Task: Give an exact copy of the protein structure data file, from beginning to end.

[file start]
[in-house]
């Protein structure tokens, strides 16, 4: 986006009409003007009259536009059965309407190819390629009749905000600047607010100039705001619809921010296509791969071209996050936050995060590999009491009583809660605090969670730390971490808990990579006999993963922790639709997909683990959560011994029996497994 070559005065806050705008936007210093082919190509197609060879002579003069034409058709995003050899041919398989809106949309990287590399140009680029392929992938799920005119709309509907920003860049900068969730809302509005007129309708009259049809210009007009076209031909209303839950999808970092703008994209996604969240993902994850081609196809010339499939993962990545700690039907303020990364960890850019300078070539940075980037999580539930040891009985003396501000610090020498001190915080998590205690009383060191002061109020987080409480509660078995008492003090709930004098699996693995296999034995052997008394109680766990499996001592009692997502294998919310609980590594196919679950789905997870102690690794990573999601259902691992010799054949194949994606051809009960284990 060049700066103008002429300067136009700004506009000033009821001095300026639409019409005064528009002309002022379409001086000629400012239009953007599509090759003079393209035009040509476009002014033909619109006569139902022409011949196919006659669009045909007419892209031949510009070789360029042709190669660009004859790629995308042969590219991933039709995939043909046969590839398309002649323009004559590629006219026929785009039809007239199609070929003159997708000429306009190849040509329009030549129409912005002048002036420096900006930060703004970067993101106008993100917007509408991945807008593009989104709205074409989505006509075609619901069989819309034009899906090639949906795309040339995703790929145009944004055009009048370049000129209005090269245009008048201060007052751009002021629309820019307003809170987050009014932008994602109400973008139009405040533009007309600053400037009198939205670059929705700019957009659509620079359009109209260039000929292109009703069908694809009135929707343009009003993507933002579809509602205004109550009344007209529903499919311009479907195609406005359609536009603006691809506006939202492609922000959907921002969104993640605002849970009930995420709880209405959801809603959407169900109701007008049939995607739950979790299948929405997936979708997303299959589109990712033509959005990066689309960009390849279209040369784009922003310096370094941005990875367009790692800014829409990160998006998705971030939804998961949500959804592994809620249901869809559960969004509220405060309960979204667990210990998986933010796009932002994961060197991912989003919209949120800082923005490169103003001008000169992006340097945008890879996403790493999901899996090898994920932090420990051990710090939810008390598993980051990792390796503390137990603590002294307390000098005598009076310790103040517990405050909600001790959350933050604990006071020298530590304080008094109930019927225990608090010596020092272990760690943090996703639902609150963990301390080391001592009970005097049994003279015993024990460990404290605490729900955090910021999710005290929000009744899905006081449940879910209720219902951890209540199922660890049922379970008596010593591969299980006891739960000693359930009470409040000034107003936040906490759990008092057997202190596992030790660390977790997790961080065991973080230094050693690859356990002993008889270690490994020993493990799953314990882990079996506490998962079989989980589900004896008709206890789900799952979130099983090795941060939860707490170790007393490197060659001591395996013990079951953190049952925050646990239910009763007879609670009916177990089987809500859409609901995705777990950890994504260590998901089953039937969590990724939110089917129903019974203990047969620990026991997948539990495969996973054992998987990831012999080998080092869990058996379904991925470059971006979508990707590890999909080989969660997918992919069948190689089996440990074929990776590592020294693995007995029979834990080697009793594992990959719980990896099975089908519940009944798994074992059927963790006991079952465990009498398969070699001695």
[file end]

[in-house]
């Protein structure tokens, strides 16, 4: 986006009409003007009259536009059965309407190819390629009749905000600047607010100039705001619809921010296509791969071209996050936050995060590999009491009583809660605090969670730390971490808990990579006999993963922790639709997909683990959560011994029996497994 070559005065806050705008936007210093082919190509197609060879002579003069034409058709995003050899041919398989809106949309990287590399140009680029392929992938799920005119709309509907920003860049900068969730809302509005007129309708009259049809210009007009076209031909209303839950999808970092703008994209996604969240993902994850081609196809010339499939993962990545700690039907303020990364960890850019300078070539940075980037999580539930040891009985003396501000610090020498001190915080998590205690009383060191002061109020987080409480509660078995008492003090709930004098699996693995296999034995052997008394109680766990499996001592009692997502294998919310609980590594196919679950789905997870102690690794990573999601259902691992010799054949194949994606051809009960284990 060049700066103008002429300067136009700004506009000033009821001095300026639409019409005064528009002309002022379409001086000629400012239009953007599509090759003079393209035009040509476009002014033909619109006569139902022409011949196919006659669009045909007419892209031949510009070789360029042709190669660009004859790629995308042969590219991933039709995939043909046969590839398309002649323009004559590629006219026929785009039809007239199609070929003159997708000429306009190849040509329009030549129409912005002048002036420096900006930060703004970067993101106008993100917007509408991945807008593009989104709205074409989505006509075609619901069989819309034009899906090639949906795309040339995703790929145009944004055009009048370049000129209005090269245009008048201060007052751009002021629309820019307003809170987050009014932008994602109400973008139009405040533009007309600053400037009198939205670059929705700019957009659509620079359009109209260039000929292109009703069908694809009135929707343009009003993507933002579809509602205004109550009344007209529903499919311009479907195609406005359609536009603006691809506006939202492609922000959907921002969104993640605002849970009930995420709880209405959801809603959407169900109701007008049939995607739950979790299948929405997936979708997303299959589109990712033509959005990066689309960009390849279209040369784009922003310096370094941005990875367009790692800014829409990160998006998705971030939804998961949500959804592994809620249901869809559960969004509220405060309960979204667990210990998986933010796009932002994961060197991912989003919209949120800082923005490169103003001008000169992006340097945008890879996403790493999901899996090898994920932090420990051990710090939810008390598993980051990792390796503390137990603590002294307390000098005598009076310790103040517990405050909600001790959350933050604990006071020298530590304080008094109930019927225990608090010596020092272990760690943090996703639902609150963990301390080391001592009970005097049994003279015993024990460990404290605490729900955090910021999710005290929000009744899905006081449940879910209720219902951890209540199922660890049922379970008596010593591969299980006891739960000693359930009470409040000034107003936040906490759990008092057997202190596992030790660390977790997790961080065991973080230094050693690859356990002993008889270690490994020993493990799953314990882990079996506490998962079989989980589900004896008709206890789900799952979130099983090795941060939860707490170790007393490197060659001591395996013990079951953190049952925050646990239910009763007879609670009916177990089987809500859409609901995705777990950890994504260590998901089953039937969590990724939110089917129903019974203990047969620990026991997948539990495969996973054992998987990831012999080998080092869990058996379904991925470059971006979508990707590890999909080989969660997918992919069948190689089996440990074929990776590592020294693995007995029979834990080697009793594992990959719980990896099975089908519940009944798994074992059927963790006991079952465990009498398969070699001695």